27th Sep 2020

IMF refuses to soften Greek repayment programme

  • Lagarde said Greece should 'get on with the work' of improving its economic prospects (Photo:

A week ahead of the next Eurogroup meeting, chances for an agreement between Greece and its lenders seems to have all but faded, while a refusal, by the International Monetary Fund (IMF), to delay any loan repayments indicates tough times ahead for Athens' financial planners.

On Thursday (16 April), IMF chief Christine Lagarde ruled out giving Greece more time to pay back the €1 billion it owes to the fund in May.

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It was reported earlier in the day by the Financial Times that Greece had asked, informally, for extra time. The report was denied by the country’s finance minister Yanis Varoufakis.

"It’s clearly not a course of action that could be recommended in the current situation," Lagarde said at the IMF spring meeting, adding that delays "have been granted to a couple of developing countries, and that was not followed by very productive results".

"Our advice to the Greek government is to get on with the work of improving the short and medium-term economic prospects," she said.

The IMF refusal comes after the S&P rating agency said Greece risked default in mid-May if it fails to find an funding agreement with the Eurozone on 24 April.

In addition to the the IMF loans, Athens will have to disburse the monthly €1.5 billion it owes for pensions and civil servants' salaries, as well as €2.8 billion in bond repayments.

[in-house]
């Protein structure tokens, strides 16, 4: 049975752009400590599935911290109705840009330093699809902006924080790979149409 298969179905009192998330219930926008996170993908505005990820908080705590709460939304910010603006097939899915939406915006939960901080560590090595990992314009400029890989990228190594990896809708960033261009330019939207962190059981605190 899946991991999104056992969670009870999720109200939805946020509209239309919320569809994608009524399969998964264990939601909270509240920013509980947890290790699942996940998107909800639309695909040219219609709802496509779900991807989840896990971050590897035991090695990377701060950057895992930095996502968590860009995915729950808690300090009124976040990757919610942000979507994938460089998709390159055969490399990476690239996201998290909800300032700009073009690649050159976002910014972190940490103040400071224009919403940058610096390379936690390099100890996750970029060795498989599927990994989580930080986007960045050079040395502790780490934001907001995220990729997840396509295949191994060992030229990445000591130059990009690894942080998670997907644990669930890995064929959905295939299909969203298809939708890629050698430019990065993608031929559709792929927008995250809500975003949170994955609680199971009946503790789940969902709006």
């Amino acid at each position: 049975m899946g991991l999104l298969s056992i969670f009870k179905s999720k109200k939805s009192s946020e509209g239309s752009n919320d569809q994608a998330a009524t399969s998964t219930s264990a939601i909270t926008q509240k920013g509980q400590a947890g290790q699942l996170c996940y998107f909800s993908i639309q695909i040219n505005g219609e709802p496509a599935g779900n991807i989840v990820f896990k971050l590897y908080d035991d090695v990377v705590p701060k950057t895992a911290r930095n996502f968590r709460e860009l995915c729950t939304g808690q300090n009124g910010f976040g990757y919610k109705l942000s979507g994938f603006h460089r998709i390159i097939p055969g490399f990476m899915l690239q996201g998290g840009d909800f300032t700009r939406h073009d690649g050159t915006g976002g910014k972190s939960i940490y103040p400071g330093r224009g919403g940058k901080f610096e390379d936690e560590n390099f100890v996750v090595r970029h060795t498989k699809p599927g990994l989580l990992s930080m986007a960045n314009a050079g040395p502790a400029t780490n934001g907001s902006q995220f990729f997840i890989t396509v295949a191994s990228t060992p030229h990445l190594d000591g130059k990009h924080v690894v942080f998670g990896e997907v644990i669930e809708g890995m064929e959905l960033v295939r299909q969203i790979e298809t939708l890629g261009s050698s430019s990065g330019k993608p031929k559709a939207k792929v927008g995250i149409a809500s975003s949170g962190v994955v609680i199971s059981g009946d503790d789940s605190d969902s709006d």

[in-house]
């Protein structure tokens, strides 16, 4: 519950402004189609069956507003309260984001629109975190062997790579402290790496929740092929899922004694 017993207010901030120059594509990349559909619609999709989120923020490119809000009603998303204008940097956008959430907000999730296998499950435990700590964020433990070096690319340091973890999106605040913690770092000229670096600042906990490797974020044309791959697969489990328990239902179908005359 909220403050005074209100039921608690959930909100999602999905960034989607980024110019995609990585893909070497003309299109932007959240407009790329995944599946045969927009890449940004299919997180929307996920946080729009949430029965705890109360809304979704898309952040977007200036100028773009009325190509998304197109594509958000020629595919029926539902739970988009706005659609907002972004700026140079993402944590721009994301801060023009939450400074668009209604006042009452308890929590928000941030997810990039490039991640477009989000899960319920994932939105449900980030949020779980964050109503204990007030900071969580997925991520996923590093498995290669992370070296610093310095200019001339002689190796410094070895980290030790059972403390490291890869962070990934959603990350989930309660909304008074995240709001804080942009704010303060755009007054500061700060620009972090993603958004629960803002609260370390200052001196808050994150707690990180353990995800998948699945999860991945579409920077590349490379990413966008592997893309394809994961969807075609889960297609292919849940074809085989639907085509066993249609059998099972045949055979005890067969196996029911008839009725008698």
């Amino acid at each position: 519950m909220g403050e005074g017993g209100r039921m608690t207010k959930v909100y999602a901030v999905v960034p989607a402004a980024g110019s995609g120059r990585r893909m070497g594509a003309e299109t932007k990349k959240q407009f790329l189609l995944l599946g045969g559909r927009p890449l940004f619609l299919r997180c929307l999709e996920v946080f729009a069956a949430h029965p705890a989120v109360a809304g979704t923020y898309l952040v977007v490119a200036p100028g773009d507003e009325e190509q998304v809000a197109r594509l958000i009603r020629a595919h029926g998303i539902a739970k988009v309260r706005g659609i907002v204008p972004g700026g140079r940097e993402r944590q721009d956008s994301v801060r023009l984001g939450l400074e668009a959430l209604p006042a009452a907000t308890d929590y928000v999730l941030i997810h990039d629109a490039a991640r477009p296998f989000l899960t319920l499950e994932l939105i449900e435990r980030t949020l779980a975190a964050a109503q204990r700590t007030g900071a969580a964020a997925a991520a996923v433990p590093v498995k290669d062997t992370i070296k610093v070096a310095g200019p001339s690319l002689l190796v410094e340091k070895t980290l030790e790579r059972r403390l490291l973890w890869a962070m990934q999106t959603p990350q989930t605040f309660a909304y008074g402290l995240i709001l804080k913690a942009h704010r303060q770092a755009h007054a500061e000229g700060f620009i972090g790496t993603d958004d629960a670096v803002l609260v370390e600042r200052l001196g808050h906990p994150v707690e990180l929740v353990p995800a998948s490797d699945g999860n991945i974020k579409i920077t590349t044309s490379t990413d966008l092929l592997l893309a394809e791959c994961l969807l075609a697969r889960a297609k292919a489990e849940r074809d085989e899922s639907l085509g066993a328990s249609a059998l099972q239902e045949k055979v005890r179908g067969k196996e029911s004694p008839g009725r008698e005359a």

Greek prime minister Alexis Tsipras told the Reuters news agency on Thursday that he "remain[s] firmly optimistic that there will be an [Eurogroup] agreement by the end of the month”.

"The Greek government is working hard," said Tsipras, adding there are "already many points of convergence between the two sides".

Greece wants a "mutually beneficial solution, an honourable compromise with our partners: a compromise which will respect the recent popular mandate as well as the euro zone's operational framework," said Tsipras.

But in Brussels, the 24 April informal deadline is increasingly being seen as impossible to meet, with the new deadline, the next Eurogroup meeting on 11 May, emerging as more likely.

On Thursday, the European Commission spokesman said the executive is “not satisfied” with the progress in discussions between the Greece and the euro countries’ group, comprised of experts from the EU and the IMF.

Tsipras himself recognised that the two sides still disagree on four crucial issues.

"There remain four points of disagreement in the fields of labour relations, the social security system, the VAT increase and the rationale regarding the development of state property," he said.

"Let me be clear: This does not have to do with a technical weakness but a political disagreement, which everyone was aware of in advance," he added.

Speaking in Washington on Thursday, Varoufakis said Greece "will compromise" but will "not end up being compromised", adding that he hoped for a longer term agreement in June.

Meanwhile, yields on Greek bonds reached new highs, climbing to more than 26 percent on two-year bonds and 13 percent on 10-year bonds.

The evolution indicates growing fears of a Greek default on the markets, but could also make even more costly Greece’s next attempts to finance itself by auctioning short terms bonds.

Greece risks default in mid-May, S&P warns

Greece will be forced to default on its debts if a deal with its EU creditors is not reached by mid-May, a leading credit rating agency has said.


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Wild and often contradictory remarks, delays, and internal divisions make the new Greek government a difficult eurozone partner.

Time running out for Greece, warns euro commissioner

Time is running out for Greece to broker a compromise that will allow it unlock the remaining €7.2 billion in its EU-IMF bailout needed to avoid a default, the bloc’s eurozone commissioner has said.

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